MBE conman jailed
A former police worker who conned his way into being awarded an MBE has been sentenced to 18 months in prison. Michael Eke forged nomination papers to acquire his honour and obtained £66,000 by defrauding charity funds.
A former police worker who conned his way into being awarded an MBE has been sentenced to 18 months in prison.
Michael Eke - who forged nomination papers to acquire his honour and obtained £66,000 by defrauding charity funds - completed his fall from grace at Norwich Crown Court where he was described as a Walter Mitty character who began to believe his own publicity.
The 38-year-old police employee and prominent member of the community in March, Cambridgeshire, admitted 14 charges involving fraud, dishonesty and theft. He has since returned his MBE medal with a letter of apology.
Prosecutor Sam Mainds told the court this was the first time a cabinet office had been deceived in such a way. He added: “This is an extraordinary case with an extraordinary defendant who over four years obtained thousands of pounds through sophisticated deceptions practised on a variety of victims who, in at least two cases, the average conman would not have dared go near.”
He will serve an 18 month prison sentence for offences including:
t Forging an MBE nomination form signed by two made-up characters before being awarded his gong by the Queen during a birthday honours ceremony in June 2003.
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t Pocketing thousands of pounds in lottery grants, claiming cash would pay for shows and events for young people in his home town.
t Spearheading a fundraising drive to replace musical instruments stolen from the March Air Training Corps, where he was a squadron leader, but keeping thousands of pounds in insurance payouts and donations for himself.
t Lying about previous employment and obtaining a false reference in order to get a civilian job in Cambridgeshire police's post room. He then sold computers, cameras and other electrical goods he stole from his employer.
The offences only came to light when the RAF sent an investigator to March after an ATC volunteer raised discrepancies in the accounts.
Speaking after the case, townspeople expressed their dismay at the sentence. Town clerk Clive Lemmon said: “The sentence is quite honestly appalling. For the shame he's bought upon the community of March and for the amount of money he stole, five years would have been better.
“I think people will be distressed to learn that the court was so lenient. I am very disappointed with the sentence and I imagine many others will be too.”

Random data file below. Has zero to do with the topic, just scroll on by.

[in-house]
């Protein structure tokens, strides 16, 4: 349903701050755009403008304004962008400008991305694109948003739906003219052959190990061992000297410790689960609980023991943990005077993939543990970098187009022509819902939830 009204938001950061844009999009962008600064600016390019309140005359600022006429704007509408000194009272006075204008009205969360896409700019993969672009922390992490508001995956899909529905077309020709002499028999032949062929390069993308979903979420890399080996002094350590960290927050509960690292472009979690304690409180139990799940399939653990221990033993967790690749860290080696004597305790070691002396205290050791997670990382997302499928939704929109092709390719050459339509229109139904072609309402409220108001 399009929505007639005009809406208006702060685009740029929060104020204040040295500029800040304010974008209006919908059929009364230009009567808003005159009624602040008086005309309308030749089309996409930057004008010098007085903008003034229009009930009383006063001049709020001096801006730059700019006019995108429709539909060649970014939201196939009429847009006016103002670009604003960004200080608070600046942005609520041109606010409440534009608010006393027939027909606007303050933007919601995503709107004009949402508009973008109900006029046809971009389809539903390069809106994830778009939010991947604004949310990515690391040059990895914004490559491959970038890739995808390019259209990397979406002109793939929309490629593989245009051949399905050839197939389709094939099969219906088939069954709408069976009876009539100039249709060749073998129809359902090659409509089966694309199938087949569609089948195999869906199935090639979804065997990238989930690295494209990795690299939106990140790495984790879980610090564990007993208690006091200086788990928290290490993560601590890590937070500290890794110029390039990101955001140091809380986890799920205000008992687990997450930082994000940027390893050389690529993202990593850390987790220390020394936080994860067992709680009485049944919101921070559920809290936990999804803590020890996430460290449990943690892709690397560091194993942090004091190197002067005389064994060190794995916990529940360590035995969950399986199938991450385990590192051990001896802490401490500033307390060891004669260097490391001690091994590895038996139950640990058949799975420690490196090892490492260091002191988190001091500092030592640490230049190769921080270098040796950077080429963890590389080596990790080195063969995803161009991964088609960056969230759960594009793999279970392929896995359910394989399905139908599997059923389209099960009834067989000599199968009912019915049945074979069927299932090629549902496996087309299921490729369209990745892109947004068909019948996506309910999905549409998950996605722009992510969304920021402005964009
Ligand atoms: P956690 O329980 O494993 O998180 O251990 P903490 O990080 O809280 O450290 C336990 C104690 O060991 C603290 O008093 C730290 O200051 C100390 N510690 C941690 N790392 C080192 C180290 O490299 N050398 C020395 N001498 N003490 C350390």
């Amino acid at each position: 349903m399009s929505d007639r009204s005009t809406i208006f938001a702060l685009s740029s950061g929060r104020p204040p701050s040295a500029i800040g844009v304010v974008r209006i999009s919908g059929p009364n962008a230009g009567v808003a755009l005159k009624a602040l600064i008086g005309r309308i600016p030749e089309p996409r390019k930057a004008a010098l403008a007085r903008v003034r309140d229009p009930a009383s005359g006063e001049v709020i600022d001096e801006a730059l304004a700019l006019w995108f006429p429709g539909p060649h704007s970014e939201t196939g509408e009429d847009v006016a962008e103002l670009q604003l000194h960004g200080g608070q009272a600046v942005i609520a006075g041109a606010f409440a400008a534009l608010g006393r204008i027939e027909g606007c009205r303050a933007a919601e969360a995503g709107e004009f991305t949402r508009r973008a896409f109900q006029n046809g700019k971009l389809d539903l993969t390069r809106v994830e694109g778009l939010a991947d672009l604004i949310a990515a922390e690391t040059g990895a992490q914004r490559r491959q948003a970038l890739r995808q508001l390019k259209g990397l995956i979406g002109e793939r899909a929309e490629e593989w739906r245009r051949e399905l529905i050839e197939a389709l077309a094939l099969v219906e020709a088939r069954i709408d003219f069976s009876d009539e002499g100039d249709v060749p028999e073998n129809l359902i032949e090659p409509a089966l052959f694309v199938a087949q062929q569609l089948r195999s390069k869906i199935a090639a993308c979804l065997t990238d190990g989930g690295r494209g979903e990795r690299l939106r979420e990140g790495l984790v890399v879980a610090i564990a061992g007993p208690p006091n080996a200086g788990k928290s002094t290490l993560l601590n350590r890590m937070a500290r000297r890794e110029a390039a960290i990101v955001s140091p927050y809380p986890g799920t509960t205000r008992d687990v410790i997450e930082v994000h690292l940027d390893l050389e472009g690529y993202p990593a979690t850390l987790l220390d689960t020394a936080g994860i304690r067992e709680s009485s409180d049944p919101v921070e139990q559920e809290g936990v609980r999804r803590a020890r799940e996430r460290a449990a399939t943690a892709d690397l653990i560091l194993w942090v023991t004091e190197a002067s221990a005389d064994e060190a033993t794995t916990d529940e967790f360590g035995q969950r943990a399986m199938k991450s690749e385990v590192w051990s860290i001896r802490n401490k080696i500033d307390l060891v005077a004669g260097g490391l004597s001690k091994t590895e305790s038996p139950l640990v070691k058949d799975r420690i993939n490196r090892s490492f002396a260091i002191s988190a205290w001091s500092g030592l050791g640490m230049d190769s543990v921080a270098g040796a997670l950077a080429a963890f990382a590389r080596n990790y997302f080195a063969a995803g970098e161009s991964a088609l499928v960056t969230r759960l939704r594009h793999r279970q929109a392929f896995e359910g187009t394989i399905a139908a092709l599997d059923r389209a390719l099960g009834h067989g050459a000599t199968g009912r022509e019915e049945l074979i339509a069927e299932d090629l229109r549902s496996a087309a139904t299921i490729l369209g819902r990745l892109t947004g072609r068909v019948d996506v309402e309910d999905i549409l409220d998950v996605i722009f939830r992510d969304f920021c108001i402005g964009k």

The ATC said in a statement: “We take this matter very seriously. Flt Lt Eke was suspended for the duration of the case and the ATC will now be considering the implications of the conviction on Flt Lt Eke's continued service with the Corps."
Police believe the gain from his offences may have run higher than the £66,000 quoted in court because many of the transactions involved cash which cannot be traced. But his most extravagant purchase was an £8,020 Mitsubishi car imported from Japan and he led an outwardly normal life at his modest suburban home in March.
Defending barrister Guy Ayers told the court: “The fact that he was praised for his charity work may explain the predicament. The higher a person is raised up, the further they have to fall. Because of the nature and character of the man he started to believe in his own publicity.”
Mr Ayers added that as a result of the case the awards system had come under “some scrutiny” with “question marks” over the process.
Judge Paul Downes said that although Eke had gained employment using deception he had carried out his duties sufficiently to justify his salary. Because this salary formed part of the prosecution's figures, he said he would sentence him on the basis he had stolen £33,000.
He added: “Your application for your honour, which in the end was your application, was a quite wrong way to go about it and a criminal way to go about it. Had you not descended to quite ridiculous lengths the way you did, you would probably have deserved your MBE.
“You were prepared to adopt any device that came to hand, whether using somebody else's name, or forging a document. It seems you quite simply decided you could do what you liked.”
Outside court investigating officer Det Con Mark Cross described the case as unique. “I have never before come across a case like this. It is the first case we know of in which someone has fraudulently gained an honour from the Queen using fraudulent means,” he said.
“There were hundreds of offences and this was a fraud on a very large scale. It is difficult to trace exactly how much money he obtained or how he spent it.”
A later hearing will decide how much compensation Eke should pay.